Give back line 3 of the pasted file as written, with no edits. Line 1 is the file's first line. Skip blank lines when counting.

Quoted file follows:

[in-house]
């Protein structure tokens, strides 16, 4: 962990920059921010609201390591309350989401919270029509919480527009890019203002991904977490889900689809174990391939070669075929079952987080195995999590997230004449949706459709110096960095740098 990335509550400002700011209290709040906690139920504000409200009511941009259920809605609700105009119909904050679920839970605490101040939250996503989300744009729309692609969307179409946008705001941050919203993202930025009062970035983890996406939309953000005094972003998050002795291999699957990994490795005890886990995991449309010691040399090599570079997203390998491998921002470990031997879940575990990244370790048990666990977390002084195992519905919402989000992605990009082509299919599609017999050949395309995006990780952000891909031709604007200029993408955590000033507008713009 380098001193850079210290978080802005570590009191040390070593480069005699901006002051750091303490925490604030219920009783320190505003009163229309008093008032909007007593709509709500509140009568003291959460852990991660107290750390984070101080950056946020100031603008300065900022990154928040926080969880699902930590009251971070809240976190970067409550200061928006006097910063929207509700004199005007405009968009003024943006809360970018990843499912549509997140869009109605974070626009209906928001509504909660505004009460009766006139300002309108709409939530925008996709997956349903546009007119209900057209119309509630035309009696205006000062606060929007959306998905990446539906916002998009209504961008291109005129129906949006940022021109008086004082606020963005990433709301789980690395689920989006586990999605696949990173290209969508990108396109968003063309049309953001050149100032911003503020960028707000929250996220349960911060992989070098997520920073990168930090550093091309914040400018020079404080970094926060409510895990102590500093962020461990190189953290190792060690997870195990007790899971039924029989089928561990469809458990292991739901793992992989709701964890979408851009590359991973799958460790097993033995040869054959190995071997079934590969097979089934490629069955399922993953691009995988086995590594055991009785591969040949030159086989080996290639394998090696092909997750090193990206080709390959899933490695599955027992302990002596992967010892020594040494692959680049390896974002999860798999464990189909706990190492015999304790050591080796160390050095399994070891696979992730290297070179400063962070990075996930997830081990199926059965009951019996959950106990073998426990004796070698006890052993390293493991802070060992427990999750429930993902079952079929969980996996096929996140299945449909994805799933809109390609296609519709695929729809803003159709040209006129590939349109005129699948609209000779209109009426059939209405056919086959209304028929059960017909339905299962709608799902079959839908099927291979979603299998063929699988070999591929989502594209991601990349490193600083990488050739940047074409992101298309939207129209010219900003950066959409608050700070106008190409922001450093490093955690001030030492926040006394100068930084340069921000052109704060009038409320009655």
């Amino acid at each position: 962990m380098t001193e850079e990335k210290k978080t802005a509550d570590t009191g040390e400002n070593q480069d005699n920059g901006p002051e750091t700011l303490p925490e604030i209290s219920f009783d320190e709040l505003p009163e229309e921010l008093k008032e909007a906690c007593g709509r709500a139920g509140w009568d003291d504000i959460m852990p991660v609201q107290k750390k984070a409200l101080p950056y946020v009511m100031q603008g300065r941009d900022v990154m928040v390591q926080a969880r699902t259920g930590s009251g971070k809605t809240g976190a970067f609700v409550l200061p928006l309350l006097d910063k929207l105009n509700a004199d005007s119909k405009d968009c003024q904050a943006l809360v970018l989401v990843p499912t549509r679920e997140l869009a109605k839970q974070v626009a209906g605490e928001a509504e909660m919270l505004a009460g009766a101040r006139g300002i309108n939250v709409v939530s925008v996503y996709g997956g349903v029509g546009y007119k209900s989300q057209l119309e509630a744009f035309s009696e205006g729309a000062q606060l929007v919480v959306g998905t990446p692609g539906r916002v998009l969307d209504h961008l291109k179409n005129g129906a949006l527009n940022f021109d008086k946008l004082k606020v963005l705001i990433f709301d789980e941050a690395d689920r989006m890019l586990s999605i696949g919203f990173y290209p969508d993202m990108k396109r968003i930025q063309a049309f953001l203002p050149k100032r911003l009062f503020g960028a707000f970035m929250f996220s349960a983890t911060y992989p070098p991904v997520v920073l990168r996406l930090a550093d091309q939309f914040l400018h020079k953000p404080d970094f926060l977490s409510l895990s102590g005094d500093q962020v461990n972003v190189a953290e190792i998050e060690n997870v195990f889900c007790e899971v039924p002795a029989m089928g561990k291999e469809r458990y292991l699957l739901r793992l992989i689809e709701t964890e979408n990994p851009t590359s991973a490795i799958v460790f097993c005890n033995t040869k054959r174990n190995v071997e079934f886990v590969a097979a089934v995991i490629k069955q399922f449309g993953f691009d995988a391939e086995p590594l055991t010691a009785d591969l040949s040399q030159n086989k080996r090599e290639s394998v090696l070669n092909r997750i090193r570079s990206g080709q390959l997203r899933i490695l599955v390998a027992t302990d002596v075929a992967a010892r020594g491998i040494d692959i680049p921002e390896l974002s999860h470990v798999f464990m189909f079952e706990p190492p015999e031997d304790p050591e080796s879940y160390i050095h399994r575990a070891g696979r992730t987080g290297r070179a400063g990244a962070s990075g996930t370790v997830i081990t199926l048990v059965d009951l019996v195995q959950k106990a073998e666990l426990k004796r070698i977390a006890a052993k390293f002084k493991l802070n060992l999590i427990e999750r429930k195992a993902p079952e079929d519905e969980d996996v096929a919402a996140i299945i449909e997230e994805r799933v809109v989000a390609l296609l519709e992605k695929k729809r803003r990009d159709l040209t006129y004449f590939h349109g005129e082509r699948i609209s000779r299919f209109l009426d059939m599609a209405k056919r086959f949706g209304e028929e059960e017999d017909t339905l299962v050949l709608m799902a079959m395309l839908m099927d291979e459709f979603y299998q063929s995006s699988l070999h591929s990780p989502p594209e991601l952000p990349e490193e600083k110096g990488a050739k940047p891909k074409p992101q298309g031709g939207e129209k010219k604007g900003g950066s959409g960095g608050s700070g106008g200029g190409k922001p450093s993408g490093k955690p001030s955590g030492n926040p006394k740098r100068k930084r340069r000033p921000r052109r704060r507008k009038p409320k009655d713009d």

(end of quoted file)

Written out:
């Amino acid at each position: 962990m380098t001193e850079e990335k210290k978080t802005a509550d570590t009191g040390e400002n070593q480069d005699n920059g901006p002051e750091t700011l303490p925490e604030i209290s219920f009783d320190e709040l505003p009163e229309e921010l008093k008032e909007a906690c007593g709509r709500a139920g509140w009568d003291d504000i959460m852990p991660v609201q107290k750390k984070a409200l101080p950056y946020v009511m100031q603008g300065r941009d900022v990154m928040v390591q926080a969880r699902t259920g930590s009251g971070k809605t809240g976190a970067f609700v409550l200061p928006l309350l006097d910063k929207l105009n509700a004199d005007s119909k405009d968009c003024q904050a943006l809360v970018l989401v990843p499912t549509r679920e997140l869009a109605k839970q974070v626009a209906g605490e928001a509504e909660m919270l505004a009460g009766a101040r006139g300002i309108n939250v709409v939530s925008v996503y996709g997956g349903v029509g546009y007119k209900s989300q057209l119309e509630a744009f035309s009696e205006g729309a000062q606060l929007v919480v959306g998905t990446p692609g539906r916002v998009l969307d209504h961008l291109k179409n005129g129906a949006l527009n940022f021109d008086k946008l004082k606020v963005l705001i990433f709301d789980e941050a690395d689920r989006m890019l586990s999605i696949g919203f990173y290209p969508d993202m990108k396109r968003i930025q063309a049309f953001l203002p050149k100032r911003l009062f503020g960028a707000f970035m929250f996220s349960a983890t911060y992989p070098p991904v997520v920073l990168r996406l930090a550093d091309q939309f914040l400018h020079k953000p404080d970094f926060l977490s409510l895990s102590g005094d500093q962020v461990n972003v190189a953290e190792i998050e060690n997870v195990f889900c007790e899971v039924p002795a029989m089928g561990k291999e469809r458990y292991l699957l739901r793992l992989i689809e709701t964890e979408n990994p851009t590359s991973a490795i799958v460790f097993c005890n033995t040869k054959r174990n190995v071997e079934f886990v590969a097979a089934v995991i490629k069955q399922f449309g993953f691009d995988a391939e086995p590594l055991t010691a009785d591969l040949s040399q030159n086989k080996r090599e290639s394998v090696l070669n092909r997750i090193r570079s990206g080709q390959l997203r899933i490695l599955v390998a027992t302990d002596v075929a992967a010892r020594g491998i040494d692959i680049p921002e390896l974002s999860h470990v798999f464990m189909f079952e706990p190492p015999e031997d304790p050591e080796s879940y160390i050095h399994r575990a070891g696979r992730t987080g290297r070179a400063g990244a962070s990075g996930t370790v997830i081990t199926l048990v059965d009951l019996v195995q959950k106990a073998e666990l426990k004796r070698i977390a006890a052993k390293f002084k493991l802070n060992l999590i427990e999750r429930k195992a993902p079952e079929d519905e969980d996996v096929a919402a996140i299945i449909e997230e994805r799933v809109v989000a390609l296609l519709e992605k695929k729809r803003r990009d159709l040209t006129y004449f590939h349109g005129e082509r699948i609209s000779r299919f209109l009426d059939m599609a209405k056919r086959f949706g209304e028929e059960e017999d017909t339905l299962v050949l709608m799902a079959m395309l839908m099927d291979e459709f979603y299998q063929s995006s699988l070999h591929s990780p989502p594209e991601l952000p990349e490193e600083k110096g990488a050739k940047p891909k074409p992101q298309g031709g939207e129209k010219k604007g900003g950066s959409g960095g608050s700070g106008g200029g190409k922001p450093s993408g490093k955690p001030s955590g030492n926040p006394k740098r100068k930084r340069r000033p921000r052109r704060r507008k009038p409320k009655d713009d």